It started a few years ago with Gone Girl.Then really took off with The Girl On the Train. They call these books domestic suspense or domestic thrillers because books in this sub-genre typically focus on characters who share the same household, or have some other intimate connection.
Although this type of story seems new, authors like Mary Higgins Clark were writing similarly complex suspense novels focused on women characters nearly 40 years ago. Back then, they were known as “women in jeopardy” stories. The modern twist is that the most dangerous or threatening character in these books may well be a woman. Today, female characters in books aren’t always victims, but can fit in on the whole range of the good/evil spectrum.
Another aspect of these books that makes them feel new is the technique of using an unreliable narrator. This means the character telling the story may actually be deceiving the reader by withholding crucial bits of information. If you can’t trust the narrator, who can you trust? In this case, you have to read the book to find out. A good example of the unreliable narrator technique is used in Under the Harrow by Flynn Berry. In this book Nora goes to visit her sister’s home in the English countryside and arrives to find her sister has been murdered As Nora struggles to figure out who the murderer is, she becomes more and more obsessed and seemingly unhinged, until even the reader begins to wonder if Nora’s viewpoint is the true one, or if she’s been lying to the reader about events all along.
Unlike more typical suspense novels, the tension in domestic thrillers is often subtle and psychological. Instead of holding our breath to see if the protagonist will elude the bad guy and survive, the reader faces a more complex challenge—figuring out who is the bad guy and who is the good character, the one we want to root for.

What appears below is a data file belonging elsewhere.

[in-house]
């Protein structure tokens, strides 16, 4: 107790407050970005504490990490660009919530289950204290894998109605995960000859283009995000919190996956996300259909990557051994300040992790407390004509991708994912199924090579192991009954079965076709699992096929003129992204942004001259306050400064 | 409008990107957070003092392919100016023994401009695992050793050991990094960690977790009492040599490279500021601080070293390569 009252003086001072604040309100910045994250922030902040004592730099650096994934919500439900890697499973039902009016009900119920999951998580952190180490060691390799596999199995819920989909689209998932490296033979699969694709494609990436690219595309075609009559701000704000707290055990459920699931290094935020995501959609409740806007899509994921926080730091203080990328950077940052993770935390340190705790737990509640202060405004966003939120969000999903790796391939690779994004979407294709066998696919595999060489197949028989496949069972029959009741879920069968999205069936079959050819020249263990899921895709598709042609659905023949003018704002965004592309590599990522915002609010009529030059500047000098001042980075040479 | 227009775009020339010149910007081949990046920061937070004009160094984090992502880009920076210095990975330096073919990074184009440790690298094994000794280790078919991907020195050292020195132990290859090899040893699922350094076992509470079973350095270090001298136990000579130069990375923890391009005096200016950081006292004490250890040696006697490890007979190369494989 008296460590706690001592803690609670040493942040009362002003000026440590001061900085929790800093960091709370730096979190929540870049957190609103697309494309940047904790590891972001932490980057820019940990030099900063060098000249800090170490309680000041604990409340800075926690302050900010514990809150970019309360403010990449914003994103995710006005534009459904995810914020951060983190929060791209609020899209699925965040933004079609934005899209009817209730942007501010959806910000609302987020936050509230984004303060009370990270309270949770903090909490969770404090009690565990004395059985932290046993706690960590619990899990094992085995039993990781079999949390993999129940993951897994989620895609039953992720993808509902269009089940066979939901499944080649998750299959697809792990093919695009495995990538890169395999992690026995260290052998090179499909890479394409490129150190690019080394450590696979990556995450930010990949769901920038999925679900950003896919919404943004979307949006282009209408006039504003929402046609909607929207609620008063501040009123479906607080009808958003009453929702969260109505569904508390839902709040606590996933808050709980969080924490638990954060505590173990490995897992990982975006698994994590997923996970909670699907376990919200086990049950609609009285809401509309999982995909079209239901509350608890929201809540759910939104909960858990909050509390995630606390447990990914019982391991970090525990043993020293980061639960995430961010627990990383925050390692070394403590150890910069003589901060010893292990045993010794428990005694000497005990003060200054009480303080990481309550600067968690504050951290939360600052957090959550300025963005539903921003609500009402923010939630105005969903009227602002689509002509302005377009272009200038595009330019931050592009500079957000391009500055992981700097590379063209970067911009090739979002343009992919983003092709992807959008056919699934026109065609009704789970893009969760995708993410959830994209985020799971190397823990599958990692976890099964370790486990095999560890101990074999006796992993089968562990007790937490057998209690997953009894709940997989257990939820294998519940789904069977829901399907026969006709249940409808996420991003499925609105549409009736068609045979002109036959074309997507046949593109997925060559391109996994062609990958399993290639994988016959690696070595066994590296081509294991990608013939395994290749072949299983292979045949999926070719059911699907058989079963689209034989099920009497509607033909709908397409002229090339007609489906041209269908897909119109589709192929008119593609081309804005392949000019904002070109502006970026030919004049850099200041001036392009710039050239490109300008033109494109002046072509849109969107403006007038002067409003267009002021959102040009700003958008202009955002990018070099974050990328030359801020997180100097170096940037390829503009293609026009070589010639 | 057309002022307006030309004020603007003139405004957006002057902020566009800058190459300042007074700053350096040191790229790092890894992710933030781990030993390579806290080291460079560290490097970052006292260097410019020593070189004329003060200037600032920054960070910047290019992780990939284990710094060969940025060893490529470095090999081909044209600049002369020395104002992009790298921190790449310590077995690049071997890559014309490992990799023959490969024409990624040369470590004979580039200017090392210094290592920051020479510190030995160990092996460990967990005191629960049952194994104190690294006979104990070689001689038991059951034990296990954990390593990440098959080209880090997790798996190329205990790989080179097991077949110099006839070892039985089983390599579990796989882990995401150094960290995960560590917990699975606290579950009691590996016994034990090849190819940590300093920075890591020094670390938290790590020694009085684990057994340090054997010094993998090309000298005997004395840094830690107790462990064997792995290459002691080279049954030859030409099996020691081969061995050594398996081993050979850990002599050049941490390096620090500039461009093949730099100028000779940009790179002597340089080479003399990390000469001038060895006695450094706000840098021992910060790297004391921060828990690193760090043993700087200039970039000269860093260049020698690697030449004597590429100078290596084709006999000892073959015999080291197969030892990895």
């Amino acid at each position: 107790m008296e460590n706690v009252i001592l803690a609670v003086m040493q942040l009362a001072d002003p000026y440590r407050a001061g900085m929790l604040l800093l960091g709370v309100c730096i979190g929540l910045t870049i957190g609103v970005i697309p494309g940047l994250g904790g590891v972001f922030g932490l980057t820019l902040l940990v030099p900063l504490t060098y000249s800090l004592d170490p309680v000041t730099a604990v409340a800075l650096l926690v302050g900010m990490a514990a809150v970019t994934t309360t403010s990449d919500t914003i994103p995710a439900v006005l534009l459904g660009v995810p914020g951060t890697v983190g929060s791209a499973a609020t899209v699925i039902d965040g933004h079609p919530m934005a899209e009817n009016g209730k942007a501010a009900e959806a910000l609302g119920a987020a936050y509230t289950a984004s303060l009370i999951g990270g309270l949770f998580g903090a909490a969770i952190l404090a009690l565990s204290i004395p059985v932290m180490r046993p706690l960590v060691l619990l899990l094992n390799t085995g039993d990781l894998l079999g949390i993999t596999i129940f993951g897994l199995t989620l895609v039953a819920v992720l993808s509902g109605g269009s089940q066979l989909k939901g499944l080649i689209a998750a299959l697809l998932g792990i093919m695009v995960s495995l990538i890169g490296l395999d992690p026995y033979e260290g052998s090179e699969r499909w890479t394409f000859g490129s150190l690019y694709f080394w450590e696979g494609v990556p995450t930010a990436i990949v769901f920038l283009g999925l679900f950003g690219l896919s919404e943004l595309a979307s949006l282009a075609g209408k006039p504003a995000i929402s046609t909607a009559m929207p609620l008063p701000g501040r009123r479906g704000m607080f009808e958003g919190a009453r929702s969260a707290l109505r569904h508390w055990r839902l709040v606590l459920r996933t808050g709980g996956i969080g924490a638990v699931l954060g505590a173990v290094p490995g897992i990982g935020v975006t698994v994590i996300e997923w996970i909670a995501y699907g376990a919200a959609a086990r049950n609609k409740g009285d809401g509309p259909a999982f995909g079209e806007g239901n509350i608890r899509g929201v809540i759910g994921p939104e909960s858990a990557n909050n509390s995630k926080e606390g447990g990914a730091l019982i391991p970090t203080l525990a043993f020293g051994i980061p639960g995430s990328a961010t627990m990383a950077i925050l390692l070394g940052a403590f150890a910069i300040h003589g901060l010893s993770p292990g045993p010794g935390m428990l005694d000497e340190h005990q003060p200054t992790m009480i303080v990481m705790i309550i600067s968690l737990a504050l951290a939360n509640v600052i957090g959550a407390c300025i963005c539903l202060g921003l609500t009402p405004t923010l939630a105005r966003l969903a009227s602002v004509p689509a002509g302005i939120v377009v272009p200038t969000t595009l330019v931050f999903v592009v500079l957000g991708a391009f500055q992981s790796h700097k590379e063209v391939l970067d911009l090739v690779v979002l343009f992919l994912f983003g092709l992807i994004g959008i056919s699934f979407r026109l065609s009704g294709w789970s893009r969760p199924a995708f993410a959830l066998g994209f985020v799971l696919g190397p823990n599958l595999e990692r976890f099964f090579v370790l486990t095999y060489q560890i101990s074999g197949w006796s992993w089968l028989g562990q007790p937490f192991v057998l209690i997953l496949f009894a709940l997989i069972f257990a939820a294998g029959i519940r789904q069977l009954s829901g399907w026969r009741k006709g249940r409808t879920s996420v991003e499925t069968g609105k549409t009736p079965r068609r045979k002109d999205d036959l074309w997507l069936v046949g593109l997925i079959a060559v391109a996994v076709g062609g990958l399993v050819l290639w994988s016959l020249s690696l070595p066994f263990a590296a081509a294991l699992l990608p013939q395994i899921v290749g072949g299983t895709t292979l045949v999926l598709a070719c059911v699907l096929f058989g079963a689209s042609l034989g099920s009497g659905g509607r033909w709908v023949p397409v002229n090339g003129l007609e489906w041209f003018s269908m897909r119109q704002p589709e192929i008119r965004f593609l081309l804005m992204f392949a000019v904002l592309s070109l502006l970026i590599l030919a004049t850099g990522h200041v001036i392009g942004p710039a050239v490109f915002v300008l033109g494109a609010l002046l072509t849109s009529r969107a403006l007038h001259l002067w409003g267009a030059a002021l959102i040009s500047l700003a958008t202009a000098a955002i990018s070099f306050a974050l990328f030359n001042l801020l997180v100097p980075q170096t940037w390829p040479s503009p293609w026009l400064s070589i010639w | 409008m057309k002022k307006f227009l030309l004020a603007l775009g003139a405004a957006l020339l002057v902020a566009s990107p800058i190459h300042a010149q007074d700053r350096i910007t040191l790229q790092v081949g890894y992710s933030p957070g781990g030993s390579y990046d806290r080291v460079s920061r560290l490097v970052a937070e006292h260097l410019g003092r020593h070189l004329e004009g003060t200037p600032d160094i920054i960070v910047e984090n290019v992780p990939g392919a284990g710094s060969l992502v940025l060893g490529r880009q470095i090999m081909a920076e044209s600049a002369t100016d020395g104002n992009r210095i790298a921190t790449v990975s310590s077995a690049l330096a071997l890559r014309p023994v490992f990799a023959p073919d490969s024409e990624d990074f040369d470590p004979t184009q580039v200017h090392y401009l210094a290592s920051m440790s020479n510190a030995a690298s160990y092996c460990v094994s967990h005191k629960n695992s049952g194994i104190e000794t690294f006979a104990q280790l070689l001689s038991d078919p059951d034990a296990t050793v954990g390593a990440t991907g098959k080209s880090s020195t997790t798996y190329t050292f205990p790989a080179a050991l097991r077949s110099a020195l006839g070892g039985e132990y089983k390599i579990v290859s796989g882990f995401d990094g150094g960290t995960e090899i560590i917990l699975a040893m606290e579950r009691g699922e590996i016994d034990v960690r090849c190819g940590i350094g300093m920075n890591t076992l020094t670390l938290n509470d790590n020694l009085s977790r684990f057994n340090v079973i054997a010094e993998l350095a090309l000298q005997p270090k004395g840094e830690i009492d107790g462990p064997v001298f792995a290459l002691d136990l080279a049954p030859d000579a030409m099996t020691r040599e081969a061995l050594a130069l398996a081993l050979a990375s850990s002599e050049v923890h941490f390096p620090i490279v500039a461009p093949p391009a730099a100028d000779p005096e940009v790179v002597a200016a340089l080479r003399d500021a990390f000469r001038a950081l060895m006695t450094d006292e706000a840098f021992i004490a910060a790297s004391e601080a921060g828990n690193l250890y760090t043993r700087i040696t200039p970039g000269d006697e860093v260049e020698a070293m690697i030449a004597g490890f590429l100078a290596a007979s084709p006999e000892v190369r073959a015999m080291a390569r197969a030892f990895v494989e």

One of the most common premises of domestic fiction is that the people you know the best turn out to be completely different than you thought. In Dead Letters by Caite Dolan-Leech, a woman goes home to deal with the death of her twin, and soon begins to suspect her twin isn’t really dead after all.
In Mary Kubica’s Every Last Lie, a woman’s husband is killed in a car crash, with their four-year-old daughter in the car at the time. When the little girl starts having nightmares, the widow begins to question whether the accident was really an accident.
I Found You, by Lisa Jewell, is the story of two women. One discovers a man on the beach who has no memory of who he is. Miles away, the other woman’s husband vanishes, and as she searches for him, she discovers he never existed, at least not as the man she knew.
In Undertow by Elizabeth Heathcote, Carmen is happily married, even though she knows she’ll always live in the shadow of Zena, her husband’s mistress who drowned in the sea. Then Carmen discovers her husband is not telling her the whole truth about Zena’s death and has to decide if the truth is worth knowing, when it could destroy her and the lives of the people she loves most.
In Sara Pinborough’s Behind her Eyes, a quick fling at a party enmeshes a woman in a love triangle. And not just any love triangle, but one where nothing is as it seems.
Plots twists that make characters question who they really are and what they’re willing to do to protect themselves and others are typical to this genre. In The Child by Fiona Barton, a journalist investigating the mystery of skeletal remains of a child found in an old house, soon finds herself the keeper of unexpected secrets in the lives of three women—and is torn between what she can and cannot tell.
When a violent murder draws a family of a gymnastic prodigy into its sphere in Megan Abbott’s You Will Know Me , the girl’s mother must decide how far she will go to see her daughter reach her dream.
The family in Shari Lapeña’s The Couple Next Door seem perfect, until a terrible crime is committed and everything unravels in deception, duplicity, and unfaithfulness.
There are literally dozens of domestic thrillers out there, with more being published every month. Some up-and-coming domestic thriller authors, besides those mentioned above, include Megan Abbott, Sophie Hannah, Megan Miranda, Jenny Milchman, Rosamund Lupton and B.A. Paris. For help in finding these books or learning more about fiction of any genre, visit the 1st Floor Ask Here Desk.